Value or Volume: Is the APAC Region Transforming into Value-Based Health Care?

Published Nov 22, 2022

A report from the Virtual ISPOR Asia Pacific Summit 2022  Opening Plenary Session

Amid the global COVID-19 outbreak, many countries are trying to provide equitable, good quality, and cost-effective healthcare services. Value-based health care (VBHC), which aims to improve healthcare services by increasing outcomes with lowered costs, has been in the spotlight against volume-based healthcare delivery systems such as fee-for-service payment models. The Asia Pacific region is no exception in this global trend of VBHC and the concept of VBHC is rapidly spreading with various value-based payment, value-based pricing, or value-based procurement demonstrations being undertaken.  Moreover, discussions to adopt a value-based approach are actively underway in the Asia Pacific region. There have been a wide-range of VBHC innovations across the Asia Pacific region such as the VBHC arrangements limited to specific technologies (e.g., pharmaceuticals, medical devices, and diagnostics) or comprehensive health care delivery transformation to embrace VBHC throughout the healthcare system. In addition, there are some countries that still focus on volume-based payment rather than value as their primary payment models.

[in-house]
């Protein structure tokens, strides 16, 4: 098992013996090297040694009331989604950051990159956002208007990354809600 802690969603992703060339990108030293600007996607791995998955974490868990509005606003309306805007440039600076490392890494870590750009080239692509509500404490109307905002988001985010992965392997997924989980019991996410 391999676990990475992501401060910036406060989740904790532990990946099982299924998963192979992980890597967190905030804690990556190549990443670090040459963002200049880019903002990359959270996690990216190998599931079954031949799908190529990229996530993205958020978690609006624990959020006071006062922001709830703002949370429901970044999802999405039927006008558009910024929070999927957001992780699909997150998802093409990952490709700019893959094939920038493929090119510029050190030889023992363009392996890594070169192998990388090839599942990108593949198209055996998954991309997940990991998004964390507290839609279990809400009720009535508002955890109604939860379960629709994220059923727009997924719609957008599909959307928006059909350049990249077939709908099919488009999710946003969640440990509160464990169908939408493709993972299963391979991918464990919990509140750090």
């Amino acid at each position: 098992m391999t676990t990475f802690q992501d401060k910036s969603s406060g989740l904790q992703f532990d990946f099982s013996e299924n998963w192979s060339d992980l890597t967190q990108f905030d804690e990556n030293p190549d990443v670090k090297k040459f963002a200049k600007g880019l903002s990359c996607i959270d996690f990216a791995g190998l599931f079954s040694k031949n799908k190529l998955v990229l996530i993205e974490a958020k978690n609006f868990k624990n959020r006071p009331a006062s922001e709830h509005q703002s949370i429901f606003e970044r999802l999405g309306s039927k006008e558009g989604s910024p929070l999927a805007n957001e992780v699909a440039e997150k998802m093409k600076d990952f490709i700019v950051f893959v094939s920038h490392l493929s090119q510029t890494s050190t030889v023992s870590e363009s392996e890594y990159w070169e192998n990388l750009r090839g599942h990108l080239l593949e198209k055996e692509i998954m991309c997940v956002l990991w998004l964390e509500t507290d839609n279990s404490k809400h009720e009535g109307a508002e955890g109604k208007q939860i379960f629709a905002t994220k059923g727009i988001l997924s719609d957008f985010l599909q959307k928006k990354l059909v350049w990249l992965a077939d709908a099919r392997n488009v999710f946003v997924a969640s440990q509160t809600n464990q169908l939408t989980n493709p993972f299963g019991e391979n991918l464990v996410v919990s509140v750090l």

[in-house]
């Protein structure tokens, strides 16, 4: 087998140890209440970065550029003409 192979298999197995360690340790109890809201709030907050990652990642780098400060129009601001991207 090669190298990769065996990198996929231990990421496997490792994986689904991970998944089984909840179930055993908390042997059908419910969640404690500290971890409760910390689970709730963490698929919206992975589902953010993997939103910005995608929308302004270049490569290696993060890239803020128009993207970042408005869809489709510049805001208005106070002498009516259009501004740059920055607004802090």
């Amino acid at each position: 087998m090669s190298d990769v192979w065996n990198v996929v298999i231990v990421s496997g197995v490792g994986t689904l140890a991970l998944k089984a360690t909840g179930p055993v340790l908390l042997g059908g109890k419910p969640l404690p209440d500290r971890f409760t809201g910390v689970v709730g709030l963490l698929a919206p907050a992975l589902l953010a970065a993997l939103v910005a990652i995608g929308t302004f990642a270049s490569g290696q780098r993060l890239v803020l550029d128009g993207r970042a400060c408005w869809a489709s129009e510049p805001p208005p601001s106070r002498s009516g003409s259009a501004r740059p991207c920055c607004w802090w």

In this session, speakers and participants discussed examples of VBHC in operation across the Asia Pacific region as well as the health policy aligned with VBHC in the areas of reimbursement, pricing, and payment models. Opportunities and challenges to implementing VBHC to help build sustainable and resilient healthcare systems was also discussed.

The session was moderated by Kathleen Carberry, RN, MPH, the Outcomes Program Officer at the Value Institute for Health and Care at The University of Texas at Austin in the United States.  The esteemed plenary speakers included: Kylie Woolcock, the Policy Director and Acting Chief Executive of the Australian Healthcare and Hospitals Association (AHHA); Daphne Khoo, MD, the Deputy Director of Medical Services at Healthcare Performance Group and Executive Director of the Agency for Care Effectiveness in the Ministry of Health of Singapore; and Sun Min Kim, MD, PhD, the President of Health Insurance Review & Assessment Service (HIRA) in South Korea.

This brief summarizes the discussion from the panel.

Update on Value-Based Healthcare reforms in Singapore

Dr. Daphne Khoo’s presentation focused on the key developments in VBHC in Singapore over the past 2 years. These were:

  1. Extension of value-based pricing to national insurance coverage of cancer drugs
  2. The launch of the new Healthier SG (Singapore) initiative
  3. A shift of public sector financing to a capitation model
  4. An increasing focus on end-of-life care  

Prior to September 2022, cancer patients were allowed to claim $3000 (SGD) a month for cancer drug costs from the national medical insurance scheme, Medishield Life (MSHL). The cancer drug funding model has since switched to value-based pricing with risk sharing agreements. This has resulted in increased subsidies for cancer drugs and tiered MSHL funding.